When I checked out Animations prior to coming to ProgPower, I was attracted to their energetic melodic metal style. The song, which was promoted the most, was “Morality Failed”, which is what the performance started with. The muscular tattoo’ed singer, who looked like a body builder, took us through a vigorous workout during the set. Harsh and brutal, catchy and thrashy, Animations would appear to be Poland’s answer to Soilwork. Harsh and brutal, catchy and thrashy, the groove lines were impressive. Mr Muscle was well supported by his drummer and guitarists, who provided energy and melody aplenty. It was Mr Muscle who caught the eye, bouncing and pacing up and down, breaking each section up by putting one finger up (in a nice way) to indicate he was going to head into a clean chorus. Combining growls and clean vocals and doing it well is not easy but Mr Muscle did it well. I liked Mr Muscle – he did his thing in a metalcore way and didn’t crowd round instrumentalists or make silly gestures. The non-stop energy and headbanging was broken up by a long-winded instrumental, which was competently played, but added no value other than to fill in fifteen minutes or so. Then it was back to the workout, rumbling thunder, aggression and movement. If this had been a metalcore gig and not ProgPower, I’m sure there would have been plenty of crowd action, and looking round me, the spectators seemed divided between those who really got into it and those who were there for something else. There was plenty of animation here, and for me it was of the sort that I like.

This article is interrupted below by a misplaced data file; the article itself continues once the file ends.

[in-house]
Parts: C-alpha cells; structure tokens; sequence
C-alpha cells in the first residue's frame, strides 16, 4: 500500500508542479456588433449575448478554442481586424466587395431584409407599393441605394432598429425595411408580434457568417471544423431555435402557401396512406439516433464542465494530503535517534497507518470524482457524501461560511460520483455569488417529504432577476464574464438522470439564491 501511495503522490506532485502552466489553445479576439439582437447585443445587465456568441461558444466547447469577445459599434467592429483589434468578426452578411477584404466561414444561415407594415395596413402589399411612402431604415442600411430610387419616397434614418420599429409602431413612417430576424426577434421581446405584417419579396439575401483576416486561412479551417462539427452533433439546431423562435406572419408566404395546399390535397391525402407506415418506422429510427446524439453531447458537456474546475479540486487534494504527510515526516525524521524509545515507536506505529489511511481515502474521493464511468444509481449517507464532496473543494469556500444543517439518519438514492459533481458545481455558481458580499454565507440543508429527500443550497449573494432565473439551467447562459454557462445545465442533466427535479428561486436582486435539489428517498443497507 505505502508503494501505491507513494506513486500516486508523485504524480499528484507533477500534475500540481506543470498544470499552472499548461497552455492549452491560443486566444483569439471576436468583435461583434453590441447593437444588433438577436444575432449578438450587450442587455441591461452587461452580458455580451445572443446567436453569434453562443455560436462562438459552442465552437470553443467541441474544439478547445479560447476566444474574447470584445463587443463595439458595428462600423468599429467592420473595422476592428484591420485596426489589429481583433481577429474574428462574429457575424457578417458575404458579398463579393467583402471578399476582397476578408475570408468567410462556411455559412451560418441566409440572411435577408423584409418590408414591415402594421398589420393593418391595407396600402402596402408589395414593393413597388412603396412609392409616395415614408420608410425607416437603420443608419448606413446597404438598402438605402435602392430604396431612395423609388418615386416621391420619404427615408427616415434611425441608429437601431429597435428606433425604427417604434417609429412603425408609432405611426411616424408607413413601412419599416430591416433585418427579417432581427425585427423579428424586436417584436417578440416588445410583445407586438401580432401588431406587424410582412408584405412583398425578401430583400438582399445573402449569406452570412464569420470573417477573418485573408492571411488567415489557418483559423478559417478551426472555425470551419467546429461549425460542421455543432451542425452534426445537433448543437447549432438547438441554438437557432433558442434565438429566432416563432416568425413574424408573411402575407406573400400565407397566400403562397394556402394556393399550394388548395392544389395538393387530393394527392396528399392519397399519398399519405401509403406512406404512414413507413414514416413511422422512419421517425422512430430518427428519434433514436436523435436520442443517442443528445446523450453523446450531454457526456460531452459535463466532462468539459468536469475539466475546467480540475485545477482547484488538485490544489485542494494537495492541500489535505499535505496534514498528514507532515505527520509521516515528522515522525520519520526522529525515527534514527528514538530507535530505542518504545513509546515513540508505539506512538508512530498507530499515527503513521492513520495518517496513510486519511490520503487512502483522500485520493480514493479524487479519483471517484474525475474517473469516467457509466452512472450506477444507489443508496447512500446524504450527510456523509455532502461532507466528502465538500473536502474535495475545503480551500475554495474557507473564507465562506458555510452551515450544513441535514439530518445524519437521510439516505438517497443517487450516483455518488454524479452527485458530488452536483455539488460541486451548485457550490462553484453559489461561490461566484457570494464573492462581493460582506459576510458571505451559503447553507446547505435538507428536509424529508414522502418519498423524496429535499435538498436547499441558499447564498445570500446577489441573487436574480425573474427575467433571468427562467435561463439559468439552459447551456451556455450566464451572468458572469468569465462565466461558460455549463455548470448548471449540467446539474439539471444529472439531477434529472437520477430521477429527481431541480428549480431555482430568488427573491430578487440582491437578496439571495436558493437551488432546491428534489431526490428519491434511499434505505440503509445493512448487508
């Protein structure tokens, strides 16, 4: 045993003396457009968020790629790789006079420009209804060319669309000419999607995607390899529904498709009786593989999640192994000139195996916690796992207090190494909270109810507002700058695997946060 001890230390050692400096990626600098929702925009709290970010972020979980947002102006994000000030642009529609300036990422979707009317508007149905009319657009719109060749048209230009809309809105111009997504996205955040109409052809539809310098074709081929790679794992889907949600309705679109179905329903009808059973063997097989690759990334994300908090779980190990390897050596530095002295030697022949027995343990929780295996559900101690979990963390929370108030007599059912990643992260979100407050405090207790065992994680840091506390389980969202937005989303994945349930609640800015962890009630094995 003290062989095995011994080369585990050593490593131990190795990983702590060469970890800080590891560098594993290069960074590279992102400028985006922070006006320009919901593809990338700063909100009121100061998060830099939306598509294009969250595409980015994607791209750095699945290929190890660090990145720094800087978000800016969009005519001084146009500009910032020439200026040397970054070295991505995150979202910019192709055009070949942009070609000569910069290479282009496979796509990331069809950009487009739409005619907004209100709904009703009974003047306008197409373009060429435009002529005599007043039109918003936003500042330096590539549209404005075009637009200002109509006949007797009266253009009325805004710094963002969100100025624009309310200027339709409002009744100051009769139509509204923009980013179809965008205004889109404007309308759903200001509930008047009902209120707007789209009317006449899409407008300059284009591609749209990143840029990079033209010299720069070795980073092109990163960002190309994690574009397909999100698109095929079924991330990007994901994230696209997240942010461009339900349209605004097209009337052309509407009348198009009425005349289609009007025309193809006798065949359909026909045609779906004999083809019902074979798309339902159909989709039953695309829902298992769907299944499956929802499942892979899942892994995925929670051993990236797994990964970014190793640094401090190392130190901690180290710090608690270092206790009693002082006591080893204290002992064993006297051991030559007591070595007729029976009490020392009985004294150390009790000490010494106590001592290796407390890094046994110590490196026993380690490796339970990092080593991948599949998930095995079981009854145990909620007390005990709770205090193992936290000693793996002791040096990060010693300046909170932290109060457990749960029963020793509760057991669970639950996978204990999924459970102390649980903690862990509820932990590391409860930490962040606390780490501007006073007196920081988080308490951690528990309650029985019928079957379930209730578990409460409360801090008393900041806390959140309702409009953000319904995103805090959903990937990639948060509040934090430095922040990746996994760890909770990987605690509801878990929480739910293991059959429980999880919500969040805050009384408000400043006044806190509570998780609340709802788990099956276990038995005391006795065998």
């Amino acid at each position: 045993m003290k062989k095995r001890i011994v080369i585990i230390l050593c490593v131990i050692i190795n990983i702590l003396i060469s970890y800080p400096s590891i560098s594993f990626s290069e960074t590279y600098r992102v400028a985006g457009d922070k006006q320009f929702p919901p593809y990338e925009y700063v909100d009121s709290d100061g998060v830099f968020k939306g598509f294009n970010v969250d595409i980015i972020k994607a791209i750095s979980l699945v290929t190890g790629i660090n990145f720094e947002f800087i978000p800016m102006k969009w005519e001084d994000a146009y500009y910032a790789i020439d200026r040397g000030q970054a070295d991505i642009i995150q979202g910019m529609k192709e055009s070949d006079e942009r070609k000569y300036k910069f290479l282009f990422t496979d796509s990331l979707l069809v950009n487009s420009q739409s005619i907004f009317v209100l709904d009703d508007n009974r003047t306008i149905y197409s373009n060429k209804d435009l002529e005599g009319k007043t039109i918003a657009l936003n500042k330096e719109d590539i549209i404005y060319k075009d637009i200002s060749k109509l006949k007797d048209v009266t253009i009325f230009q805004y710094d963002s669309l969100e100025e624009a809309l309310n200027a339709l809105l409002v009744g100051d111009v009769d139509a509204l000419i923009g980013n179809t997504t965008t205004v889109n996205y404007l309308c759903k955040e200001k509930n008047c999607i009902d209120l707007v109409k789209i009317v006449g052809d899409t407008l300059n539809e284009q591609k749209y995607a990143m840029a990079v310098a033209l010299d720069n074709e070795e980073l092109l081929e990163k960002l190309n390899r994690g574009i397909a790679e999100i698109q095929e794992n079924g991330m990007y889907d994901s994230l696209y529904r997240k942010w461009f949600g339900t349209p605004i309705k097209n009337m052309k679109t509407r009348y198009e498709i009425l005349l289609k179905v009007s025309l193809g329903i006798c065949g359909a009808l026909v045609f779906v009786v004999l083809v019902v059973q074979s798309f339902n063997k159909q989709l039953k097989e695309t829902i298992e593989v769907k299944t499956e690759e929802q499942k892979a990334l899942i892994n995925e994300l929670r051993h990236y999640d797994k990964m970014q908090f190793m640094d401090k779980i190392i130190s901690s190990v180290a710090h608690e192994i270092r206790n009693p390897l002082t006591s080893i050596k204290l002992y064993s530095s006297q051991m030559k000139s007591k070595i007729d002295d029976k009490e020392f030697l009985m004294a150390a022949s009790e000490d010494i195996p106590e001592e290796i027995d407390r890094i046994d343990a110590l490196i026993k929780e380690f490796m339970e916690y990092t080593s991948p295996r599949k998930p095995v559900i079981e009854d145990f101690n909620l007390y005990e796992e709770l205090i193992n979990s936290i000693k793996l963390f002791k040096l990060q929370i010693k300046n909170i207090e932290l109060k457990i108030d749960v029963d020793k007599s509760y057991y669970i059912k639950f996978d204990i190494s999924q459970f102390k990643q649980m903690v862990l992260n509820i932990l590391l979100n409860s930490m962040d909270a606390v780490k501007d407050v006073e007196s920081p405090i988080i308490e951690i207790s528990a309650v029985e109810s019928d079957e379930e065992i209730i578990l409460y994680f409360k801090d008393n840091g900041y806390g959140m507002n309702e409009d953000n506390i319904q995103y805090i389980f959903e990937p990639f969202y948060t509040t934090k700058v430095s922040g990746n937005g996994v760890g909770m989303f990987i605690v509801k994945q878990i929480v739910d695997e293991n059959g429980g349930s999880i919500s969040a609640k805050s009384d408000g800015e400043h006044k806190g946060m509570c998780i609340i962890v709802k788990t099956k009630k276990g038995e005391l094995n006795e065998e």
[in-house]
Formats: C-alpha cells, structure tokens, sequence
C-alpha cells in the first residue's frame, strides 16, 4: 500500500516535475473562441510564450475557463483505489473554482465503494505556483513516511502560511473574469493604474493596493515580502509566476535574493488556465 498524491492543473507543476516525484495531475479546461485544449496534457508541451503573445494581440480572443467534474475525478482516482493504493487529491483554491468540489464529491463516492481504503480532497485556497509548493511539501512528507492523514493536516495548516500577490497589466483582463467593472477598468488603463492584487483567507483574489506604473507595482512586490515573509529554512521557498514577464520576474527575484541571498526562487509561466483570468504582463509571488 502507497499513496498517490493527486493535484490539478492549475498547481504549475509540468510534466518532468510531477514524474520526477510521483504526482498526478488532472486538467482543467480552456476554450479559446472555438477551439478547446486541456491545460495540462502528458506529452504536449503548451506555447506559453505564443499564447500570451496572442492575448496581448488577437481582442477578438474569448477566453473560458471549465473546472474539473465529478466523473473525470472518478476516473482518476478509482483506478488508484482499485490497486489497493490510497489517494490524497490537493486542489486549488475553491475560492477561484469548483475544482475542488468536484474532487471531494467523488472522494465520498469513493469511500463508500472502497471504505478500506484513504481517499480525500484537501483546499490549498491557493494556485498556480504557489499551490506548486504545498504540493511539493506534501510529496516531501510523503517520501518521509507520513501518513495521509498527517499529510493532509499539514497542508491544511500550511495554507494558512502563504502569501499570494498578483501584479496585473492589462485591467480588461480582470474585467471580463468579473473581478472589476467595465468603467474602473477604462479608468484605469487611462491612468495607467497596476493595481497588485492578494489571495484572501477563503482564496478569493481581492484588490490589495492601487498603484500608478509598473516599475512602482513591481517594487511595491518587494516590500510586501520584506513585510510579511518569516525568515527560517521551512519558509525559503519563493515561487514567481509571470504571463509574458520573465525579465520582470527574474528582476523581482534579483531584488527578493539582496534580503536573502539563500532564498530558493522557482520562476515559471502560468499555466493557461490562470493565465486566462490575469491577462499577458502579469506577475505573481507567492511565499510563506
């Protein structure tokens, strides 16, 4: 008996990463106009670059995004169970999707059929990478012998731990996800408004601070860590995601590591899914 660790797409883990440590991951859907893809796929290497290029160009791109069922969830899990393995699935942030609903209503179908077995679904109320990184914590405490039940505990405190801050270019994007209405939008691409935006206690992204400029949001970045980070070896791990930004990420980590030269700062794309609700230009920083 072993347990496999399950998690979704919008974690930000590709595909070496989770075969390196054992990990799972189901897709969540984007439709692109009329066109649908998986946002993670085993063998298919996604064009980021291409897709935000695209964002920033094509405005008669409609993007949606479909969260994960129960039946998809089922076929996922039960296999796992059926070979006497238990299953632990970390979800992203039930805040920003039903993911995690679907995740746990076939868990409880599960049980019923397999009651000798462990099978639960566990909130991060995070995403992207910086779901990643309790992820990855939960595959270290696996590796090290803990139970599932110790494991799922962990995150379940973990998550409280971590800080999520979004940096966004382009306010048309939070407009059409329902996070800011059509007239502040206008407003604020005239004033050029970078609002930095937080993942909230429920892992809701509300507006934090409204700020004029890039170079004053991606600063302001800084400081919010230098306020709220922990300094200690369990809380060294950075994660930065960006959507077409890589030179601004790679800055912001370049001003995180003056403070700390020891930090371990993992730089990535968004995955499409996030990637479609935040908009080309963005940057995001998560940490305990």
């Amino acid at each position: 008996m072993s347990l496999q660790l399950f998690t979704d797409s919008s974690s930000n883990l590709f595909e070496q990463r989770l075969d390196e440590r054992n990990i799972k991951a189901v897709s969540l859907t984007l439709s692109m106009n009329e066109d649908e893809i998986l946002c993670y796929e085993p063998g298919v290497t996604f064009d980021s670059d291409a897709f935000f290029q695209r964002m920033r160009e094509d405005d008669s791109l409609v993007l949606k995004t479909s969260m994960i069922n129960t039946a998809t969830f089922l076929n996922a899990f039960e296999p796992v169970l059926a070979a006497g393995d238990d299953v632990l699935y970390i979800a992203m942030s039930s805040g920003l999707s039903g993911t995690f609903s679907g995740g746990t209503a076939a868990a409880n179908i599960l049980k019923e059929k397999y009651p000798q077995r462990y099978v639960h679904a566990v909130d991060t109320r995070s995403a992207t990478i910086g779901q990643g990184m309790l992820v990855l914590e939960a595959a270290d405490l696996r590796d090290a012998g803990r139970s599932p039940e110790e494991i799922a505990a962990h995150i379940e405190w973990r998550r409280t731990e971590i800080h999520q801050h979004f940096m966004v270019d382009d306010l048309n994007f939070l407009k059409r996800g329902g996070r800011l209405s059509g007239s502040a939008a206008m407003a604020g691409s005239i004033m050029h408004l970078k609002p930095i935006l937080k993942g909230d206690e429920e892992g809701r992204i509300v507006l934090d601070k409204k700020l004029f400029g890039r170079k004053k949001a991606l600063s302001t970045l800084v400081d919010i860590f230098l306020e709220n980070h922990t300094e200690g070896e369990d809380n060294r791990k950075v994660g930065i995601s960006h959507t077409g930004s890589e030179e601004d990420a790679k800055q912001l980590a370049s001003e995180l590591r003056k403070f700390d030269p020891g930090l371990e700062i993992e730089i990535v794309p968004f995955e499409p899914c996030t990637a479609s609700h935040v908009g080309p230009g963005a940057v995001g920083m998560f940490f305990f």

Massive sounds and frenetic movements filled the stage. This was Obsidian Kingdom from Barcelona, Spain which is where Exxasens who played the previous day are from. Of the two, Obsidian Kingdom were altogether more extreme and close to the edge. “Melancholic tunes about fucked up stuff”, was how the band’s lead singer helpfully described it. In fact it was so extreme that the second song had a similarity to Phil Collins’s “In the Air Tonight”. Images of barbed wire appeared on the screen. Very heavy post metal was on the menu, building to a level of extreme intensity. The guitarist, bassist and keyboard player threw themselves about. They believed in it. The crowd was duly infected. Some of it was measured, repetitive maybe, and some was frenzied but big moments were never far away. Creating big atmospheres is what Obsidian Kingdom do. The set came to a great end when the two guitarists and the bassist started shoving each other and finished up in a mock fight on the floor. The mayhem continued regardless. With their powerful music and great attitude to entertainment, Obsidian Kingdom won the crowd over.